A familiar voice is sometimes just enough pick-me-up. Now having Brainstormed for 22 years, Andy B. Franck is that familiar voice to many. More importantly, he’s that familiar voice to me.
Franck was the voice that pulled me slightly deeper into the realms of power metal with Liquid Monster in 2005. And later that same year with Symphorce’s Godspeed. The back-to-back of Liquid Monster and Downburst just a few years later made it a particularly fun time to be a Brainstorm fan.
Though he is no Mathias Blad or Fabio Lione, Andy B. Franck possesses a very specific grit that has always served Brainstorm well. Sure, some Brainstorm albums are better than others. That era immediately after Downburst was not particularly memorable. But Franck has always been a positive presence. And those albums weren’t forgettable because of his singing.
Ten years and four albums came and went before I cared enough to return to Brainstorm with 2018’s Midnight Ghost. I am sure I wasn’t the only person to seek out the familiar that year but I couldn’t resist watching the video for “Ravenous Minds” when it popped up on YouTube. There wasn’t a whole lot to it—the video or the song itself. But the sinewy riffs and expertly crafted build to the catchy chorus felt and sounded warm and comforting. The formula had me hooked.
So I approached Wall of Skulls, the band’s thirteenth full-length, with trepidation. I feared disappointment. Maybe Midnight Ghost had been an aberration. Or the result of wishful thinking—willing an album to be more than it is for the simple fact that the preceding four had been so unmemorable.
I am happy to report that Midnight Ghost was neither an aberration nor the result of wishful thinking. Rather, it was the beginning of a restart for a band that likely needed it. A retuning might be more accurate, as the recipe here (and on Midnight Ghost) is not all that different from Liquid Monster or Downburst. In fact, this album, at just over 40 minutes, may be a more direct descendant of the latter than Midnight Ghost, which deviated from the formula slightly with “Jeanne Boulet (1764),” an excellent tune in its own right but decidedly longer than the typical Brainstorm barnstormer. By contrast, the longest track here is “End of My Innocence” at 4:39.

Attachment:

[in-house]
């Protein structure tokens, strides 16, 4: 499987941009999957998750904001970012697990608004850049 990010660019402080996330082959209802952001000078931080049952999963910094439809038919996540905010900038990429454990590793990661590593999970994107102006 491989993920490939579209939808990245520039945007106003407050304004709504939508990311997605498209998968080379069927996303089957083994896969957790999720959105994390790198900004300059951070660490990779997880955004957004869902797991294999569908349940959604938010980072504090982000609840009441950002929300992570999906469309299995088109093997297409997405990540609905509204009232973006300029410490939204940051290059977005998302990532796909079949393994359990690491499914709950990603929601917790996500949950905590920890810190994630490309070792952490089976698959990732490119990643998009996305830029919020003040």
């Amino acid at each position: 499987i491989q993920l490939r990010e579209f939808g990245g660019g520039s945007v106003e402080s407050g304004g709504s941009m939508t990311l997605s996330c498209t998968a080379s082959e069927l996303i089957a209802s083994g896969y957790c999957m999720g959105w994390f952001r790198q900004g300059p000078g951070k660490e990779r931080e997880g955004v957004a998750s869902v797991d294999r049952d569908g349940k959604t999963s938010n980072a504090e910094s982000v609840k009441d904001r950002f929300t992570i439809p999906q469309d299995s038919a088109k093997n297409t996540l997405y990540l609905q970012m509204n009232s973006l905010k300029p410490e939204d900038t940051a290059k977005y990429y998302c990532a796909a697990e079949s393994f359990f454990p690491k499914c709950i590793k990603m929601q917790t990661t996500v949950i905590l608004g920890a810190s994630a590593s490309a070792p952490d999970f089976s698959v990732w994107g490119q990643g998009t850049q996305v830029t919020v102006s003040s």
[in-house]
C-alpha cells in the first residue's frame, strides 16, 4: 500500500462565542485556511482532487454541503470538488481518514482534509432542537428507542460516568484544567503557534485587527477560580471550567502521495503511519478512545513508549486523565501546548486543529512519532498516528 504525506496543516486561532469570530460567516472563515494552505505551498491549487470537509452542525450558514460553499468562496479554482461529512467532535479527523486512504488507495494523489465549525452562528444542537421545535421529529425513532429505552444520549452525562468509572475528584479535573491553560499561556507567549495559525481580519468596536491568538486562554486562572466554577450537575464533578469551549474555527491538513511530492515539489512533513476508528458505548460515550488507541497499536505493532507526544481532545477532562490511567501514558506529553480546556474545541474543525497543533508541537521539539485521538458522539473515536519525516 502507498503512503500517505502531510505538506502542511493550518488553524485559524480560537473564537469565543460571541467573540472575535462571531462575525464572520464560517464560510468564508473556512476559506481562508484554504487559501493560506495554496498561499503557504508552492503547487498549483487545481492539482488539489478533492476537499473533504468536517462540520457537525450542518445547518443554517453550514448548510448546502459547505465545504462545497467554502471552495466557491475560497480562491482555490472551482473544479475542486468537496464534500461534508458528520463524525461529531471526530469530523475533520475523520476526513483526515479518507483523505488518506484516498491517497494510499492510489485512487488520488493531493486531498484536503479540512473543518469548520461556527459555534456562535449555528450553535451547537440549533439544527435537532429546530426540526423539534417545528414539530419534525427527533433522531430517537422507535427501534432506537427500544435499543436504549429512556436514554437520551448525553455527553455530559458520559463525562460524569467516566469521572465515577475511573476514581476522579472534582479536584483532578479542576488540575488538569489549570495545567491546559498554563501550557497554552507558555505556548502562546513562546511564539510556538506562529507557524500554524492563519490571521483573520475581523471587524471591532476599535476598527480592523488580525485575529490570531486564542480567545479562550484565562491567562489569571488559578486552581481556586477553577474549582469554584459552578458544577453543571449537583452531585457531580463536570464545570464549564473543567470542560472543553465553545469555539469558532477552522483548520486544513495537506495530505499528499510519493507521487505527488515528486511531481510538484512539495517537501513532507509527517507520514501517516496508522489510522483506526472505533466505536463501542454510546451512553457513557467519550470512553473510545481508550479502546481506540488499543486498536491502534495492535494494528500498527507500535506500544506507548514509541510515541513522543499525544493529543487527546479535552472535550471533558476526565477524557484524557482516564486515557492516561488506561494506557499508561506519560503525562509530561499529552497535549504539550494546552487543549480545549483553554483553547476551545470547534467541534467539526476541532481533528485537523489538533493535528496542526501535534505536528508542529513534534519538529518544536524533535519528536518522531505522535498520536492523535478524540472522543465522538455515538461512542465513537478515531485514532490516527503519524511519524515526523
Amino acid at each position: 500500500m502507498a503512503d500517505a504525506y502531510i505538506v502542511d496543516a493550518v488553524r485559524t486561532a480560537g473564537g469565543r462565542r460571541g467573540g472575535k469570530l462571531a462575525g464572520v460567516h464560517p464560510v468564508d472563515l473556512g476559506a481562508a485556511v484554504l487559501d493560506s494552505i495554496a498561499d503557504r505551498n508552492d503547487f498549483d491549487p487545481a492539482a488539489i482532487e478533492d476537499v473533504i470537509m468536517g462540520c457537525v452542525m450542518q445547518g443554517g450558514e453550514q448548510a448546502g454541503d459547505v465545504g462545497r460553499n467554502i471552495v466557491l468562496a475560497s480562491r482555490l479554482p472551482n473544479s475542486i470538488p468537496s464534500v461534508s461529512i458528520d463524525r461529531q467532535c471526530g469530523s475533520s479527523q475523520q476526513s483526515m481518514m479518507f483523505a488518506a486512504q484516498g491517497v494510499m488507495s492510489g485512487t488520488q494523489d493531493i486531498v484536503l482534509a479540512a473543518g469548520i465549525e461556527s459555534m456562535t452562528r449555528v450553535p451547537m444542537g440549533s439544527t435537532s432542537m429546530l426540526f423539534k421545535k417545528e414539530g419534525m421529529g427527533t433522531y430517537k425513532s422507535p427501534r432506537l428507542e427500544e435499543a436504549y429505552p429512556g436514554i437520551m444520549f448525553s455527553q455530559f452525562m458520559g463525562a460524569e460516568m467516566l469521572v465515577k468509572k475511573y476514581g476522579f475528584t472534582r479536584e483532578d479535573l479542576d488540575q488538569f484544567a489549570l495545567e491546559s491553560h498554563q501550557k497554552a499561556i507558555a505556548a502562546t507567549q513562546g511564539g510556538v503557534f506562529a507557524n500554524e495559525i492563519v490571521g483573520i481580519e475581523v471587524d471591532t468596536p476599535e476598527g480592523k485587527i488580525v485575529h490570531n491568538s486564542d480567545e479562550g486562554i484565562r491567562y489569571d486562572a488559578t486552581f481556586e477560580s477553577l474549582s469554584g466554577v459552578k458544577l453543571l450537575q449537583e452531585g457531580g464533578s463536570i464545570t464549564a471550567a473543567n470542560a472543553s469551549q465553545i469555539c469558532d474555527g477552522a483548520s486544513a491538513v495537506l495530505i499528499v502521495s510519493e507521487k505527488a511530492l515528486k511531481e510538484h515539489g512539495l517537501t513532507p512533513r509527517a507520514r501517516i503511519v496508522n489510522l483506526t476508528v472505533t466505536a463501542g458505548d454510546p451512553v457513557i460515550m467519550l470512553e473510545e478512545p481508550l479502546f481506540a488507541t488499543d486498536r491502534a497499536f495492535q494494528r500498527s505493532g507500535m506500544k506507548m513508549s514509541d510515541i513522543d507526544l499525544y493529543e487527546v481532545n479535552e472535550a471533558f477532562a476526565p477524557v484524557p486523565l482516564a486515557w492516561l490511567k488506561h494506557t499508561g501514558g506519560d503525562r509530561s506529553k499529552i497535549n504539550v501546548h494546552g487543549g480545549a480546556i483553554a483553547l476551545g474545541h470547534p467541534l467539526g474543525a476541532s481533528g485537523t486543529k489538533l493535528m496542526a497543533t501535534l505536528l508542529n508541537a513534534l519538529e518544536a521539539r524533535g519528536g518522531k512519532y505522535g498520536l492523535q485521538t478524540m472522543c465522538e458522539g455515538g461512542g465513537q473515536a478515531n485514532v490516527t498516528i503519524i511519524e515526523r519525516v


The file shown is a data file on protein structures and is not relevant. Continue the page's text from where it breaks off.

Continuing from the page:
In fact, aside from the introductory instrumental track, “Chamber Thirteen,” Wall of Skulls is nearly as trimmed of fat as Downburst, which, to my ears, was and remains peak Brainstorm. The muscular riff to melody ratio is about the same as the mid-2000s, too. Even the more melodic of the ten songs, such as “End of My Innocence” and “Glory Disappears,” maintain the momentum of heavier tracks with ripping solos and simple but effective choruses.
No matter the pace, Brainstorm plays compellingly catchy Euro power metal. If truth be told, one of Wall of Skulls’ better tracks is a slower, almost poppy number (“Holding On”). But the band shines brightest here on the speedier, riffier songs such as “My Dystopia,” “The Deceiver,” and “Stigmatized Shadows Fall.” We’re not talking Sonata Arctica’s Ecliptica or Stratovarius’s Visions, but a level a few notches above strictly catchy, super sing-a-long modern Euro power. By 2021 standards, Wall of Skulls is closer to the varied but more dynamic Final Days from Orden Ogan than it is to the more obviously anthemic arena metal of Bloodbound’s Creatures of the Dark Realm.
The album’s two guest features are a mixed bag. If the album’s production sounds similar to Midnight Ghost—and it does—that’s because Orden Ogan’s Sebastian “Seeb” Levermann produced Wall of Skulls, too. But he also sings on “Turn Off the Light,” a more traditionally mid-paced song whose principal selling point is the dual vocal attack. The other feature comes from Rage’s Peter “Peavy” Wagner, who lends his voice to “Escape the Silence,” a similarly repetitive but catchier track that benefits from the more aggressive sound.
Wall of Skulls is what I wanted from Brainstorm. No more. And certainly no less. It’s got all the comforting hallmarks—robust sound, strong songwriting, bombastic choruses, and a confident Andy B. Franck, all too willing to belt them out with his distinct charm. Granted, it’s not a perfect album. Some songs are stronger than others. And I wish the band didn’t sound so restrained at times. But, by and large, Brainstorm delivered the goods. In a year that has seen more than a few disappointments for power metal fans, that quality will not go unappreciated.